Football is a team sport: Debating individual footballers among football fans is fun but in a team sport with multiple leagues, it is impossible to accurately measure such personality. Football (as we all know) is a team sport in which eleven men from two different squads of players compete against each other for a trophy, or in modern times, a salary at the end of it all. Every football team needs world class (top talent) goalkeepers, defenders, midfielders and attackers. [EPL, Serie A etc.]Continental [CAF, UEFA Champions League] and intercontinental [FIFA Club World Cup] Trophy No player or position is better or greater than another because everyone must work together to achieve a common goal. The greatest attackers of today (and in the past) would probably make terrible defenders and goalkeepers, and the greatest defenders and goalkeepers could be the game’s most feared attackers and midfielders. It seems wrong to constantly elevate a certain group of football players above their peers because of their position on the field of play. Football plays are played ‘firstly’, by the team’s strikers, midfielders, defenders and ‘secondarily’, by the (potential) opposition goal blocked by the same team’s defenders and goalkeepers. No player really wins a game single-handedly, unless he plays all positions at once – in his penalty box defending and punching away opposition shots on goal while also running into the opposition penalty area to score all kinds of goals. Most FIFA and UEFA individual award winners perform best when their team’s passing and playing style suits them, allowing them the same freedom as any other side. Most managers try to fit the best 11 players into the squad rather than fit the best 11 players into the squad. World-renowned managers such as Arsene Wenger and Jose Mourinho have reason to clearly despise and lash out at such individual awards in a team-based sport.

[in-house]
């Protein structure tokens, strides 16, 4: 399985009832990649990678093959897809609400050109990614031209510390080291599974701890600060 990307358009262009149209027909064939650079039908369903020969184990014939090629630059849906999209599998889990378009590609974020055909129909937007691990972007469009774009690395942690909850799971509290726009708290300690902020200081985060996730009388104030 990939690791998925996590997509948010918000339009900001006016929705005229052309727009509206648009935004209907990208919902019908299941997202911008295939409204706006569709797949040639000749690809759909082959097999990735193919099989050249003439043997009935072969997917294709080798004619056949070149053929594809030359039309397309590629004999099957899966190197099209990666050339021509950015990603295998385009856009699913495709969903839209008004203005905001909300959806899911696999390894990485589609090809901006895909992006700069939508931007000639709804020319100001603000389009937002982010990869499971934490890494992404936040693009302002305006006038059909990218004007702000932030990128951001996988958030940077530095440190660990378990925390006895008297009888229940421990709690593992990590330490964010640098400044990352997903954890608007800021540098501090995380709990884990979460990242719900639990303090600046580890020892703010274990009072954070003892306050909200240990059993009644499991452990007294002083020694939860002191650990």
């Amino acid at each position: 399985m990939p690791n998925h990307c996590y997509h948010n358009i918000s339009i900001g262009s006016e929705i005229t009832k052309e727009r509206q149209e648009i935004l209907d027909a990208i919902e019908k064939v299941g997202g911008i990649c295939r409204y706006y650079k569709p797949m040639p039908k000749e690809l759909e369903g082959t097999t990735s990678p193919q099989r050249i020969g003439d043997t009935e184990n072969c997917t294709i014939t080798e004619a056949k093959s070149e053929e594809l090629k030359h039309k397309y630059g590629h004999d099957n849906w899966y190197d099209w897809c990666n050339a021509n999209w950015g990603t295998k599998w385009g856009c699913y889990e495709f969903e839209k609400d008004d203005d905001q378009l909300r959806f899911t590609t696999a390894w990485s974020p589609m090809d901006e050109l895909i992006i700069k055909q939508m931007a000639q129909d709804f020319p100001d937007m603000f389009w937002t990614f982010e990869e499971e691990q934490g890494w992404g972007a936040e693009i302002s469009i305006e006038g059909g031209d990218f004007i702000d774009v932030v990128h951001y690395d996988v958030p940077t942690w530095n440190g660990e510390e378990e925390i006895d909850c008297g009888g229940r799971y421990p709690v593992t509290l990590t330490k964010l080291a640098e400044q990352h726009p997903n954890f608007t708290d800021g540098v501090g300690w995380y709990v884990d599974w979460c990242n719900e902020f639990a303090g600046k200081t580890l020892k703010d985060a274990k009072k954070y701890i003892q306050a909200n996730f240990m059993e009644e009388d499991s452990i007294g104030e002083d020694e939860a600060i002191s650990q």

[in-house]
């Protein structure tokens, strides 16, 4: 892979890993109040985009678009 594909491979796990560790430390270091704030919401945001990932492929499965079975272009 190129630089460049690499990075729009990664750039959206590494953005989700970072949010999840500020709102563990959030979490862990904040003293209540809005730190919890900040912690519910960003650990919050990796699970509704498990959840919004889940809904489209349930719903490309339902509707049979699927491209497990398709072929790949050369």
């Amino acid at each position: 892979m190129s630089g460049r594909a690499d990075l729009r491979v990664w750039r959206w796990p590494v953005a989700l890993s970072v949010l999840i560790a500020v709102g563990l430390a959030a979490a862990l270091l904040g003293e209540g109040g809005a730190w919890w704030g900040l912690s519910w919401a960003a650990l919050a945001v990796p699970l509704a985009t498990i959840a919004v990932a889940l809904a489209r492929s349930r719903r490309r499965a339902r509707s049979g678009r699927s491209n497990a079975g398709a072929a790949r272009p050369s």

Biased towards attackers: Winners of FIFA and UEFA awards (present and past) are (almost) always players who play close to the opposition’s goal – such as strikers and attacking midfielders – enabling them to trust them and score goals. Teammates (keepers and goalkeepers) to prevent the opposing team from scoring and winning the game. In football, it is widely known and accepted that attack wins games but defense wins titles and trophies. Very few defenders and goalkeepers are known for their output on the field and the dirty work they do (so that their attacking teammates can score the ball in the opposition goal.) It is very disappointing that attackers are paid better than they are. Defenders and goalkeepers. Goalkeepers are typically the lowest paid in football teams, even under alarming levels of scrutiny, which begs the question of why anyone would choose to become a goalkeeper. No one has really found a way to compare the value of goaltenders to outfield players – to the goaltenders’ detriment. Should a goal stopped by a goalkeeper count as a goal scored by a striker? How much should quality defenders influence our keeper decisions – and how much should quality midfielders influence our forward decisions? There is no denying the fact that certain players improve the overall quality and effectiveness of certain teams, but even then, such exceptional players will not win anything for their respective teams, for example, a goalkeeper who saves every shot fired at him by the opposition. The beauty of modern football is that every player (bar the goalkeeper) is at least required to score whenever, however and whenever it pleases him or (to a lesser extent) his coach, so individual awards are only given to offensive players. Do a great disservice to their teammates and the game.